Since early in this decade, when I became aware of Mike White's filmmaking career, I've thought it would be rewarding to get him together with his father, Mel, for a conversation about filmmaking and faith. Anyone who has followed Mel White's career knows he once ghostwrote material for Jerry Falwell, Billy Graham and Pat Robertson, and that he outed himself and became a gay-rights activist in the early 1990s. His work on 53 documentaries usually gets short shrift, even on Internet Movie Database.
Mike White needs no introduction for School of Rock fans, and he's spoken before about being bisexual.
Newsweek's interview with the Whites isn't what I hoped for, as its editors still consider Mel White's time with Robertson to be headline-worthy. It will have to do, though, until an editor at Film Comment or The Advocate pursues a deeper conversation.
At the top of this post, a promotional video clip from The Amazing Race shows some warm and funny interaction between father and son. The Whites cannot say they're the first GLBT Amazing Race team, but Mel speaks up for one related cause:
If our appearance on the show is boiled down to us being gay, I'm hoping that this myth that gay people can't parent will be burned up in some way. I think it's really sad that so many people are still worried about gay people adopting or having kids. So if we have to be a model of something, I hope we can model that gay parents can be great parents.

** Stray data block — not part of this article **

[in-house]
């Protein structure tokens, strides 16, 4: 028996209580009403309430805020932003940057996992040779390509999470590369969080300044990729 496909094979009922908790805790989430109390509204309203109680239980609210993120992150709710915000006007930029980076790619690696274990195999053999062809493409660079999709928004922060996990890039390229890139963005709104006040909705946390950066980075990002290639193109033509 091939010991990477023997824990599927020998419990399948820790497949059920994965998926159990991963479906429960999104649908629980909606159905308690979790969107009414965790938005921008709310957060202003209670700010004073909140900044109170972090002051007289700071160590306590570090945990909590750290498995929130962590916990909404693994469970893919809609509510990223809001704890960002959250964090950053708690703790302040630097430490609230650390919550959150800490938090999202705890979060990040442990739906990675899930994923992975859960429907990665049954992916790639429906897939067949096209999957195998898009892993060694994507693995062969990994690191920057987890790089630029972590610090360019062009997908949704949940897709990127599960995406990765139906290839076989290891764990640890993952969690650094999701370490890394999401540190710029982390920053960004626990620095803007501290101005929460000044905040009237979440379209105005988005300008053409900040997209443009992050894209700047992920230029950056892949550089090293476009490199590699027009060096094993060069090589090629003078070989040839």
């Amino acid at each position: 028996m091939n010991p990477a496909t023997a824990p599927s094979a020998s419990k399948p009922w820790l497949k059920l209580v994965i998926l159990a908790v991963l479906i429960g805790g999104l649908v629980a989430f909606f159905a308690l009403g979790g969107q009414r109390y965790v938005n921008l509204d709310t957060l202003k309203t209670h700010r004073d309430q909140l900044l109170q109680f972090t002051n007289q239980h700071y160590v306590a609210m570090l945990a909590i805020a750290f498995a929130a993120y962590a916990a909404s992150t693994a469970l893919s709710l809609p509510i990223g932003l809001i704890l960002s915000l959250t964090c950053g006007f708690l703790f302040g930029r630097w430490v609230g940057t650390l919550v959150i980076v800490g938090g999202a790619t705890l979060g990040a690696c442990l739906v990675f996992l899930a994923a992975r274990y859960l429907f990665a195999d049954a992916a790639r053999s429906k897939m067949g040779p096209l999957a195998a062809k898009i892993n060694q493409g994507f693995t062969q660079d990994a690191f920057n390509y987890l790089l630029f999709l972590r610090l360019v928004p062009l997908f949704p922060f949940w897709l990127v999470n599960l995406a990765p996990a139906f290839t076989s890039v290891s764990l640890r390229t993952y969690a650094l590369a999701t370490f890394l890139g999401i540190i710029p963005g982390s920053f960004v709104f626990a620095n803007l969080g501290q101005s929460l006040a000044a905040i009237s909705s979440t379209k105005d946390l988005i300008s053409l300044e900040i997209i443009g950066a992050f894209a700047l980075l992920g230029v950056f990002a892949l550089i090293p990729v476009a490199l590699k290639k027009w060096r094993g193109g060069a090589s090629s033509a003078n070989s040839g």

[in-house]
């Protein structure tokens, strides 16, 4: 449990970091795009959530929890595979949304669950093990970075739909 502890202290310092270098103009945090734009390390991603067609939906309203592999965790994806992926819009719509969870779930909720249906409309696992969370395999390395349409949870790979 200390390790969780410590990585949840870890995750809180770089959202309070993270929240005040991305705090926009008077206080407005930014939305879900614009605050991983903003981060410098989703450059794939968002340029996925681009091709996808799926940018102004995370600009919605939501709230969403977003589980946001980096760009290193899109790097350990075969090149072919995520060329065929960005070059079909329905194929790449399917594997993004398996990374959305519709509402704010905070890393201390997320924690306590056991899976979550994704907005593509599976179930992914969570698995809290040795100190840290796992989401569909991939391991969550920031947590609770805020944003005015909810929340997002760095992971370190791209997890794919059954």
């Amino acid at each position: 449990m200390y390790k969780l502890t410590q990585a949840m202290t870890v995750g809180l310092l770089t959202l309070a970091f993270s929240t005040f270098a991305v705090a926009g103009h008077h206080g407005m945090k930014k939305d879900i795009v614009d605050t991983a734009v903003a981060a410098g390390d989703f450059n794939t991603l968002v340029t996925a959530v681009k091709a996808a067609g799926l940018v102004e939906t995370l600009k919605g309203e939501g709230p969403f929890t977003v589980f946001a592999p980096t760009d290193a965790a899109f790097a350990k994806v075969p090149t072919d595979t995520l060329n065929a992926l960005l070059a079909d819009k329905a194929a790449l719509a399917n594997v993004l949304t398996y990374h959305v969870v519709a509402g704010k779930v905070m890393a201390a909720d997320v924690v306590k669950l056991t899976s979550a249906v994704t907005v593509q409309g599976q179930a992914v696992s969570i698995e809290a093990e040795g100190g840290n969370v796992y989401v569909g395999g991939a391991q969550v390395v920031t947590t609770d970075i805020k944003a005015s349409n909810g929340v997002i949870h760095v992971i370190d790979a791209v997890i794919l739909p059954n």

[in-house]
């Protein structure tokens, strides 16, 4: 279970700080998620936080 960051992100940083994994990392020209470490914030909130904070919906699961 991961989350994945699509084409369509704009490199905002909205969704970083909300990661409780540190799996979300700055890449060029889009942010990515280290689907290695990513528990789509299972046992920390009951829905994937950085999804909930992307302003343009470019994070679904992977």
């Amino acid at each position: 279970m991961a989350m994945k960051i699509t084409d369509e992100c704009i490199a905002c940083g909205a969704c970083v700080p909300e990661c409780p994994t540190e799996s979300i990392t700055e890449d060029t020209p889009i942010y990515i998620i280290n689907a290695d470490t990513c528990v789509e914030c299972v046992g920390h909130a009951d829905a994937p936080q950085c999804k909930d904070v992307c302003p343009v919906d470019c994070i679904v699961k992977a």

Newsweek's Joshua Alston does, of course, ask a follow-up question about Proposition 8, and only the senior White responds:
Oh, yes, my partner and I got married on June 18, the day after it became legal, and when Proposition 8 came around it was heartbreaking, and we had to fight it from here in Lynchburg, Va. We didn't donate money, but we were part of the crowd-gathering that was used to show the state this was a bad mistake.
Alston saves the most revealing question for last, and it leads to haunting answers:
Mike, how did your experience growing up with your dad shape your faith?
Mike: I definitely got a lot out of the ministry growing up, and we had a lot of theological discussions around the dinner table and stuff, and all that stuff certainly had a huge impact on the way I see things, and in a positive way. I don't really consider myself a Christian. It's complicated, like everything, but I think what my dad is doing as far as reaching out to the conservative Christian community for inclusion is a really courageous thing.
Mel: It's ironic because given the state of what it means to be a Christian these days, I'm not a Christian either. I'm a mediocre follower of a first-century Jewish teacher. And being a Christian brings up all those stereotypes that are so destructive to the gay spirit. So when Michael says he's not a Christian, I completely understand and feel the same way. I hope that one day we can reclaim that word, but as it stands now, it's embarrassing to be a Christian.